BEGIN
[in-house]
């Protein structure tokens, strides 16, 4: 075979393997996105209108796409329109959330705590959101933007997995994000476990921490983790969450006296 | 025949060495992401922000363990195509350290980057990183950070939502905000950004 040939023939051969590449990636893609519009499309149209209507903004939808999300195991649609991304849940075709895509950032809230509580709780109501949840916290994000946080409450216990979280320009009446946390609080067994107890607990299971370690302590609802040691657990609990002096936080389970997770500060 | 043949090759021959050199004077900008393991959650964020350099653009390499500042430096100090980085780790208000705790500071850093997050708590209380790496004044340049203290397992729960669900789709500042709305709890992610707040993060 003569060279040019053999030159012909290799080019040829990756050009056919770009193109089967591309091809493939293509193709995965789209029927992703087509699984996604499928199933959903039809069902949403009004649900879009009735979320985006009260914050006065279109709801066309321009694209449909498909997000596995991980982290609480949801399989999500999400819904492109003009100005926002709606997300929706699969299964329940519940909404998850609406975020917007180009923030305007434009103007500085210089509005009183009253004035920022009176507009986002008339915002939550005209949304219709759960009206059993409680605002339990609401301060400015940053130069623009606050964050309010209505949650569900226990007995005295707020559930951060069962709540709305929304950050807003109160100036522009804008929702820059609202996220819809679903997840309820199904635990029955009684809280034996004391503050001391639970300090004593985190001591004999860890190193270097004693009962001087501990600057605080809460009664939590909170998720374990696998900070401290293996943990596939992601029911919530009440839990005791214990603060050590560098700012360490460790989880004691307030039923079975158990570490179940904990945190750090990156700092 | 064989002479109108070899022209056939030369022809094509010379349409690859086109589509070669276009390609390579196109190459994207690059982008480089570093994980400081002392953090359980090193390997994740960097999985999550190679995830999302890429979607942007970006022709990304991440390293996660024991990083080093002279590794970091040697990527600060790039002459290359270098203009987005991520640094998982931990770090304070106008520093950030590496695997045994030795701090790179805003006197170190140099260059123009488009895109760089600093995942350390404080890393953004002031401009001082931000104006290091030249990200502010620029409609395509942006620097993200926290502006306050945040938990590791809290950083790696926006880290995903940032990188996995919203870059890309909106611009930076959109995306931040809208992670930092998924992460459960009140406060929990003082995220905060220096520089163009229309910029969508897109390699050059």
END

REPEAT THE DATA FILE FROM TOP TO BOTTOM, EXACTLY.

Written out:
[in-house]
């Protein structure tokens, strides 16, 4: 075979393997996105209108796409329109959330705590959101933007997995994000476990921490983790969450006296 | 025949060495992401922000363990195509350290980057990183950070939502905000950004 040939023939051969590449990636893609519009499309149209209507903004939808999300195991649609991304849940075709895509950032809230509580709780109501949840916290994000946080409450216990979280320009009446946390609080067994107890607990299971370690302590609802040691657990609990002096936080389970997770500060 | 043949090759021959050199004077900008393991959650964020350099653009390499500042430096100090980085780790208000705790500071850093997050708590209380790496004044340049203290397992729960669900789709500042709305709890992610707040993060 003569060279040019053999030159012909290799080019040829990756050009056919770009193109089967591309091809493939293509193709995965789209029927992703087509699984996604499928199933959903039809069902949403009004649900879009009735979320985006009260914050006065279109709801066309321009694209449909498909997000596995991980982290609480949801399989999500999400819904492109003009100005926002709606997300929706699969299964329940519940909404998850609406975020917007180009923030305007434009103007500085210089509005009183009253004035920022009176507009986002008339915002939550005209949304219709759960009206059993409680605002339990609401301060400015940053130069623009606050964050309010209505949650569900226990007995005295707020559930951060069962709540709305929304950050807003109160100036522009804008929702820059609202996220819809679903997840309820199904635990029955009684809280034996004391503050001391639970300090004593985190001591004999860890190193270097004693009962001087501990600057605080809460009664939590909170998720374990696998900070401290293996943990596939992601029911919530009440839990005791214990603060050590560098700012360490460790989880004691307030039923079975158990570490179940904990945190750090990156700092 | 064989002479109108070899022209056939030369022809094509010379349409690859086109589509070669276009390609390579196109190459994207690059982008480089570093994980400081002392953090359980090193390997994740960097999985999550190679995830999302890429979607942007970006022709990304991440390293996660024991990083080093002279590794970091040697990527600060790039002459290359270098203009987005991520640094998982931990770090304070106008520093950030590496695997045994030795701090790179805003006197170190140099260059123009488009895109760089600093995942350390404080890393953004002031401009001082931000104006290091030249990200502010620029409609395509942006620097993200926290502006306050945040938990590791809290950083790696926006880290995903940032990188996995919203870059890309909106611009930076959109995306931040809208992670930092998924992460459960009140406060929990003082995220905060220096520089163009229309910029969508897109390699050059």